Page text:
Touch the Sky
Alvaro Urbano’s eight-city tour brings a glimpse of sky to the world’s most congested locales.
Story by Angela Cravens / Photography by Daniel Fern'ndez Pascual
Like many of the best plans, this one started with a small idea.
In 2006, artist Alvaro Urbano, who had been quietly creating conceptual works — more like a cheeky collection of products designed to assist the world citizen in adjusting to a rapidly changing world — debuted his “sky glasses”. Resembling 3-D glasses, they’re fashioned with a series of small mirrors inside the lens, so the view is forced upward and the wearer only sees sky. In a statement, Urbano described the impetus as “a means to get away from the city. It shoots the user towards antisocial behavior and escaping its individual and own reality.”
Fast-forward two years, and the 24-year-old Urbano is still playing with the sky, though this time, the Madrid-born, NYC and Berlin-based artist’s work has landed him right smack into the middle of the urban environment. Antisocial? Hardly.
Urbano’s Project Sky finds him in the middle of various thoroughfare in the worlds’ most congested cities, standing in the midst of the crowd like a surrealist sandwich board peddler with a mirror strapped to his back, projecting a clear glimpse of sky for the tired masses who stream past him. At once performance art, social commentary and victimless system-bombing, the work seeks to remind city-dwellers of the frenetic pace of modern day life. In the face of relentless consumption, as well as the constant pump-and-flow of traffic, Project Sky asks that we pause and take in the sky for a moment. More personally, it allows Urbano a glimpse into the human experience, asking anyone who will listen if people will indeed slow down and observe, possibly even admire, the “not-for-sale product” that is the sky.
“In New York everybody either kept on walking, or girls put on makeup in front of the mirror — they did not see anything beyond their own reflection,” muses Urbano from his latest site, Shanghai. “In Mexico City people started to become shy in front of the mirror, but also curious about what was happening. Since I speak the language, that helped us to get in touch, and they dared to ask about the project. I got very nice reactions. In São Paulo, a guy invited me to have a ‘walking-breakfast’ and explain the project. In Tokyo, it was the contrary! In their own way, Japanese people acted, politely, as if they did not care, but after a few seconds they turned back to have a quick look. In Shanghai everything gets really informal. People just touch, kick, and ask questions, even if verbal communication does not work because I don’t understand the language. Smiling just solves everything.”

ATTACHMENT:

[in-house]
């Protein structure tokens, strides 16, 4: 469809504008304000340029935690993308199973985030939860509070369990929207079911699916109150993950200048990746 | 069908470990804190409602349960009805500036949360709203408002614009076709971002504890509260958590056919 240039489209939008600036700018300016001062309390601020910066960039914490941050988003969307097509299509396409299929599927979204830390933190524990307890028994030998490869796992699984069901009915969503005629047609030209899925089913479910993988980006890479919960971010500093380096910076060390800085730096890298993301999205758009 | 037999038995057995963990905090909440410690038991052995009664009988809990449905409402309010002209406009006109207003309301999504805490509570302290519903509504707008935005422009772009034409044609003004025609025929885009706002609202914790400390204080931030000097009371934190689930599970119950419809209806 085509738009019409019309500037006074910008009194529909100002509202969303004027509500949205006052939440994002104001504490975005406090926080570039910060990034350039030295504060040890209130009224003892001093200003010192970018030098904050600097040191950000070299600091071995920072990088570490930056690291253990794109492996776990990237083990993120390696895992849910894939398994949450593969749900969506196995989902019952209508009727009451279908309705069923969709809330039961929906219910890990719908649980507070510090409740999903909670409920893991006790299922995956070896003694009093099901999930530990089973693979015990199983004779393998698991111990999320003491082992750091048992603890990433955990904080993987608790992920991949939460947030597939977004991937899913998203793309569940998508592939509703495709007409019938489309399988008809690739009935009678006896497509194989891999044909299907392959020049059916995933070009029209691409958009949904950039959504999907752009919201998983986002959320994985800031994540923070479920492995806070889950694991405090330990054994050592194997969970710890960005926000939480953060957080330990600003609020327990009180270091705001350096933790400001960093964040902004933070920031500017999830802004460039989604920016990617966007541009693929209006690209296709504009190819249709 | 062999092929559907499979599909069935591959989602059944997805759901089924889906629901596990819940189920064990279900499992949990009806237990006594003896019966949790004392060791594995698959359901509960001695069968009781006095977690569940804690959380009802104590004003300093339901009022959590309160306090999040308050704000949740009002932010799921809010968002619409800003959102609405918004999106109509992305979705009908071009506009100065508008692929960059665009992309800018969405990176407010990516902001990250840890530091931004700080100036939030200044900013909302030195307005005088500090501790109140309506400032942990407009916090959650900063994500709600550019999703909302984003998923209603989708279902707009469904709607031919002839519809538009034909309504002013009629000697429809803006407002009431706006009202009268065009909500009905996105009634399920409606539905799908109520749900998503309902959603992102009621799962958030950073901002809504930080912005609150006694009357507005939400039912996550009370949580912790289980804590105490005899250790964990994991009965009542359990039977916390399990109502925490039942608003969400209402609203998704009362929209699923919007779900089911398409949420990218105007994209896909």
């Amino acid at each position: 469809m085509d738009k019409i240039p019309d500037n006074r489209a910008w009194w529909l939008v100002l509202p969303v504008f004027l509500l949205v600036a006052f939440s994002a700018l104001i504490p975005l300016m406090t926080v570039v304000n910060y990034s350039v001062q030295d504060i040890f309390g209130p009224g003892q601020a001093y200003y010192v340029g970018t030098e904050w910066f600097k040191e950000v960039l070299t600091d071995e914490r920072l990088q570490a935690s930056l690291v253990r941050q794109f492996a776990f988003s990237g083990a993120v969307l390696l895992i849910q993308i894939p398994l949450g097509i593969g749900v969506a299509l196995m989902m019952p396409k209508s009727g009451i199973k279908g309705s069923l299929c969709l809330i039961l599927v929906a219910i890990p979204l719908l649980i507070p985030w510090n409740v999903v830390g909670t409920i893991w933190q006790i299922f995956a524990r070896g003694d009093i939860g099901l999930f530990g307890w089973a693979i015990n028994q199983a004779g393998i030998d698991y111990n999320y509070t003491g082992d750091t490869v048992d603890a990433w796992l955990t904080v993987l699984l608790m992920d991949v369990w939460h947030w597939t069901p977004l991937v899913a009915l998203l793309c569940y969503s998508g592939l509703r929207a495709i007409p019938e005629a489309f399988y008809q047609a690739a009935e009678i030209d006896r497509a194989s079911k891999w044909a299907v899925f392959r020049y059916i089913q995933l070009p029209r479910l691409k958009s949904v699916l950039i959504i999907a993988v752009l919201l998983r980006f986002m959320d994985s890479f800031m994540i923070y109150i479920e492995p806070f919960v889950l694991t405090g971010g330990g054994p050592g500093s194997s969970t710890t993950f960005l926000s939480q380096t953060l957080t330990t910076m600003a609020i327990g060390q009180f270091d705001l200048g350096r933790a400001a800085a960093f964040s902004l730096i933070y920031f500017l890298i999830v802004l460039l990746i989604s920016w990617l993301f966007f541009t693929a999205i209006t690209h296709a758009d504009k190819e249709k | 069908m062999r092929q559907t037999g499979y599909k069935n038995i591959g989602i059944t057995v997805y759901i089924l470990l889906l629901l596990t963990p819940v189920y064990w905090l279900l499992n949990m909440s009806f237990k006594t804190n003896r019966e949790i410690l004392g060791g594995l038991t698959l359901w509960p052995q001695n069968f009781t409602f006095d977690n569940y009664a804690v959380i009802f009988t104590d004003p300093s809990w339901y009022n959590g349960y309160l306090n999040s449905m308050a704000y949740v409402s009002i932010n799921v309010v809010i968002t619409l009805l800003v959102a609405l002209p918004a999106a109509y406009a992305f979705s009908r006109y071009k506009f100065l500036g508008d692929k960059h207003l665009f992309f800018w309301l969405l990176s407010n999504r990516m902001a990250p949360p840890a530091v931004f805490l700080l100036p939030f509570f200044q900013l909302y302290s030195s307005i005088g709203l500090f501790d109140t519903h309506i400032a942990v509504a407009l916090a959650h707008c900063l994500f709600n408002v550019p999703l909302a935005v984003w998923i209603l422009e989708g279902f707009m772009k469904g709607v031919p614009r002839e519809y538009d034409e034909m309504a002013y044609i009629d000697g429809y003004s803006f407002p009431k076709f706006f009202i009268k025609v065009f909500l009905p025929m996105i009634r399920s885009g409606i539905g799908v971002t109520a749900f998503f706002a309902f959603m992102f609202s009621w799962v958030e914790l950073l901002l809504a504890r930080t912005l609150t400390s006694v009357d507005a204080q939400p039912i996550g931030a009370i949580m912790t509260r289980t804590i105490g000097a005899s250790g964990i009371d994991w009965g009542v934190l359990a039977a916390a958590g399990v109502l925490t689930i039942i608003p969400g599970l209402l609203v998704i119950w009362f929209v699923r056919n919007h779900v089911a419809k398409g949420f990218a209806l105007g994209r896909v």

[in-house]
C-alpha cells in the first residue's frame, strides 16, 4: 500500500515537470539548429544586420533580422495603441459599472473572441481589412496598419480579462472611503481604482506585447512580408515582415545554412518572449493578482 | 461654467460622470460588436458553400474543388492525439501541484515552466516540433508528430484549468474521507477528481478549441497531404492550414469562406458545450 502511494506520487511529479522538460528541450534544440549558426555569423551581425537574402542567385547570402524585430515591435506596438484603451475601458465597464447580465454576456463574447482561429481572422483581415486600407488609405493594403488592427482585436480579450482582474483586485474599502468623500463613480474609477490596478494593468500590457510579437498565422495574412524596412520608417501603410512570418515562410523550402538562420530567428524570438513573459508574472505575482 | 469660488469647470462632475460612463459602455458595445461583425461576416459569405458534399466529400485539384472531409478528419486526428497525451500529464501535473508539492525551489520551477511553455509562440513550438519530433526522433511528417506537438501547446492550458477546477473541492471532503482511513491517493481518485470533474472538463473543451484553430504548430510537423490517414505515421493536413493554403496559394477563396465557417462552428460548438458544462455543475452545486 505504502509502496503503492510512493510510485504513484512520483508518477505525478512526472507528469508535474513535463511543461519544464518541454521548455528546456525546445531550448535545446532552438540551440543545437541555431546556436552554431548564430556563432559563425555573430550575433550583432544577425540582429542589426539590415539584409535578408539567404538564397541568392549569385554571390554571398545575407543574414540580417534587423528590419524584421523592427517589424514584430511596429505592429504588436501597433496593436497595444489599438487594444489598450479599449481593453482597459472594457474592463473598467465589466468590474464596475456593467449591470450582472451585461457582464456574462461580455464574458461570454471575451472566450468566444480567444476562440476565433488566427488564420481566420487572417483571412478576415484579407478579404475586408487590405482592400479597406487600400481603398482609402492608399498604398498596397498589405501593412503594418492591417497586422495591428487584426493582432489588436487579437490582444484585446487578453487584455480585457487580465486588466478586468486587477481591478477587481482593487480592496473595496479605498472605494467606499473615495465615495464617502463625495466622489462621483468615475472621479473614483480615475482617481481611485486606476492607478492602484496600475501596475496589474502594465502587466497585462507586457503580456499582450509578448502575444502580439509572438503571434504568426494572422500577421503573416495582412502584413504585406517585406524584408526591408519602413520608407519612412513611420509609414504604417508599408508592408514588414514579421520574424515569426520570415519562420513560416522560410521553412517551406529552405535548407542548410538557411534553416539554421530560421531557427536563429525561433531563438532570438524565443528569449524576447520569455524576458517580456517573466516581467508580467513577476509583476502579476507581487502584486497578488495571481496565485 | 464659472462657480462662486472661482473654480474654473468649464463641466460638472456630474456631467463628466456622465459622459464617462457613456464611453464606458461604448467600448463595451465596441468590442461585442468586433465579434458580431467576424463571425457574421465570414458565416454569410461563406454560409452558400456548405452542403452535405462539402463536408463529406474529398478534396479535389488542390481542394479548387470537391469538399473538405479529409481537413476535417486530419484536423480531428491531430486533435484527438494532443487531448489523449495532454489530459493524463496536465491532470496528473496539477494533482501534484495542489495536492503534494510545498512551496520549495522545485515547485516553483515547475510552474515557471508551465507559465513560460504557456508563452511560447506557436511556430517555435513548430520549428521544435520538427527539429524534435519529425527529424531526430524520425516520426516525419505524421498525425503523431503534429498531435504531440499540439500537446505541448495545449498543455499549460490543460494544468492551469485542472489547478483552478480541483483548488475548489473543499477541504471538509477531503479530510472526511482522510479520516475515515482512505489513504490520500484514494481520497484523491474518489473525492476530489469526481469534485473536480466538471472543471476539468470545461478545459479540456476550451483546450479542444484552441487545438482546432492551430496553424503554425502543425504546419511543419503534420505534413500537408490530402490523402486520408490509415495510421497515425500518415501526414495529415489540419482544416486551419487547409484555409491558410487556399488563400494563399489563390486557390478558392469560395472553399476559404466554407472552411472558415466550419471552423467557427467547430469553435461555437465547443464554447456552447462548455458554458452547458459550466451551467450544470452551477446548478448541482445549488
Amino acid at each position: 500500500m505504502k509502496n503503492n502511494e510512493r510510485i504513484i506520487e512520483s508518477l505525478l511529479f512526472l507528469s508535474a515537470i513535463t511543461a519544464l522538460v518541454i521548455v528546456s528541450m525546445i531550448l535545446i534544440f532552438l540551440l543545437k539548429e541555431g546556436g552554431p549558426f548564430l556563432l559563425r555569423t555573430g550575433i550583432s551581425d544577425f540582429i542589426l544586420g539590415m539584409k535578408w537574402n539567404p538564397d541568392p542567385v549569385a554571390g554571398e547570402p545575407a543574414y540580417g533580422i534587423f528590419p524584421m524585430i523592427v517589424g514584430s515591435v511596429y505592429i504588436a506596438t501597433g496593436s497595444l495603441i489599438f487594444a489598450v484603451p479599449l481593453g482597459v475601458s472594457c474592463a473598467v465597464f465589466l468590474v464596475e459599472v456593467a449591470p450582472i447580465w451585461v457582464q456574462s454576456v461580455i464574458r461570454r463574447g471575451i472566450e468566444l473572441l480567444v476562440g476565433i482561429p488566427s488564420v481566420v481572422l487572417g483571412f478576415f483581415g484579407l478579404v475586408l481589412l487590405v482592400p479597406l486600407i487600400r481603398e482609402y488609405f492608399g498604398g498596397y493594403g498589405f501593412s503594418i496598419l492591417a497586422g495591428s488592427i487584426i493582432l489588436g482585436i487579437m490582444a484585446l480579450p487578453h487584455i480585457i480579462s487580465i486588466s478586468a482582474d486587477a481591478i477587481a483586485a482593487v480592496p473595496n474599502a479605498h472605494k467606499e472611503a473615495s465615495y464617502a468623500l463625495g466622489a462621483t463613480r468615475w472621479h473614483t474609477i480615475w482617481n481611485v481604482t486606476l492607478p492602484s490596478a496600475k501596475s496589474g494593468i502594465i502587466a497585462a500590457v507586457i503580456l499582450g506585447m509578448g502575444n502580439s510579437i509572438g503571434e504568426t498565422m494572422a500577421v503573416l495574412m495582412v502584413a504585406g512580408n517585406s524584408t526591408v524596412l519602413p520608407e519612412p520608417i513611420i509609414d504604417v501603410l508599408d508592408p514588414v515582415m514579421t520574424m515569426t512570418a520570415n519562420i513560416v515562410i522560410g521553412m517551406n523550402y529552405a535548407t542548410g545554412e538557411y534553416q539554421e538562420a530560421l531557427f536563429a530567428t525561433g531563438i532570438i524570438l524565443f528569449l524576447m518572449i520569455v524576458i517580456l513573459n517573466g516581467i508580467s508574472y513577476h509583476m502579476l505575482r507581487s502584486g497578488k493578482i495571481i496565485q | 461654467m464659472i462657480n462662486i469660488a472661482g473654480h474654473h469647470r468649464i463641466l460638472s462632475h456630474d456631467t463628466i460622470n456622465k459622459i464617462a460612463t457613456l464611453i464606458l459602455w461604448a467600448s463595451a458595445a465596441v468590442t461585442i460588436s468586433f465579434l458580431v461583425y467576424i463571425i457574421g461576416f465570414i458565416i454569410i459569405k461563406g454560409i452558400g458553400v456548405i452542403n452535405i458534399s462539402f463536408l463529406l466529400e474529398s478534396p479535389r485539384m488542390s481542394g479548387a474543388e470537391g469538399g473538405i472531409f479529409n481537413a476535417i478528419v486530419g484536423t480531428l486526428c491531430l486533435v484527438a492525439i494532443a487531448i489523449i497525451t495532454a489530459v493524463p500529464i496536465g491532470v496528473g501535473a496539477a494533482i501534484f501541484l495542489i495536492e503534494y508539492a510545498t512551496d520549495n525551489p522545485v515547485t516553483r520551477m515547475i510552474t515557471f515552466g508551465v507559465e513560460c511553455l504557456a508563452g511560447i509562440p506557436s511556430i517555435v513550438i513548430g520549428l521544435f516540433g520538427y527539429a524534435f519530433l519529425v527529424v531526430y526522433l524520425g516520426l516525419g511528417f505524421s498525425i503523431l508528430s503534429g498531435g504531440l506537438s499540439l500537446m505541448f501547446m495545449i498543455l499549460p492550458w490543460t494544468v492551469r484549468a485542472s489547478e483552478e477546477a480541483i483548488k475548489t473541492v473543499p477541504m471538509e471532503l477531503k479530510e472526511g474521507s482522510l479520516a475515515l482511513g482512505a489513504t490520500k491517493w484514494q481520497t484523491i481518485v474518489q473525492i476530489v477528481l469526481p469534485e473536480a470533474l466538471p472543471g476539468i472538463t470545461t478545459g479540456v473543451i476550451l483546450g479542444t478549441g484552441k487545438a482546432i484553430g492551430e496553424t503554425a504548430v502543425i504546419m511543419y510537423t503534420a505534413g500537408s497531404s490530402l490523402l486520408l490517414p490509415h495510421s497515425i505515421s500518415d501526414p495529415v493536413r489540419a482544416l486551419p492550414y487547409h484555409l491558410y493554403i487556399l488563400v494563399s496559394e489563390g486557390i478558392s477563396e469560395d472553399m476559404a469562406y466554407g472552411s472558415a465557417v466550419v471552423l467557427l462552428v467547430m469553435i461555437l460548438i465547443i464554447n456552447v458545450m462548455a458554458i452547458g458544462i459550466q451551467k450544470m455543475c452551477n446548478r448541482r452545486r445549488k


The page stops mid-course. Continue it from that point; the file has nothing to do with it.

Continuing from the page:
The process is straightforward: Urbano descends on each locale and places himself among the advertisements and harried commuters. Traveling with a team that consists of architect Daniel Fernandez Pascual and musician/VJ Borja Conde, with architect Jose Esparza holding down operations in New York, each visit is carefully documented. The resulting photographs are a bit like a Magritte ripped from its environment and dropped into modern-day rush hour. Says Urbano, who will next visit Hong Kong, Mumbai, and finally London, “it is all about a documentary process, obtaining data from different sources, and recording everything.” In September, he’ll collect the data into a publication.
Ask Urbano his vision for the future, and like a true post-millennial urbanite, he shares a healthy dose of anxiety (“like be careful guys! 75 percent of people in 50 years will live in big cities”) but his long strange trip around the world has also infused him with an enthusiasm for the differences that make us tick. Though he sees a future megalopolis with “massive developments” housing this large population, he believes they can “take into account everyday life, the traditions and social behavior of the new inhabitants of megalopolis.” He stresses the importance of maintaining locality in these places, so as not to build a future that looks like a single, sprawling cul-de-sac. It’s a vision that he believes is attainable.
“I rely more on everyday psychology,” he says, “basically, that any utopic idea can also be done, and that it would be even stranger not to do it.”
To see more, go to, www.project-sky.org.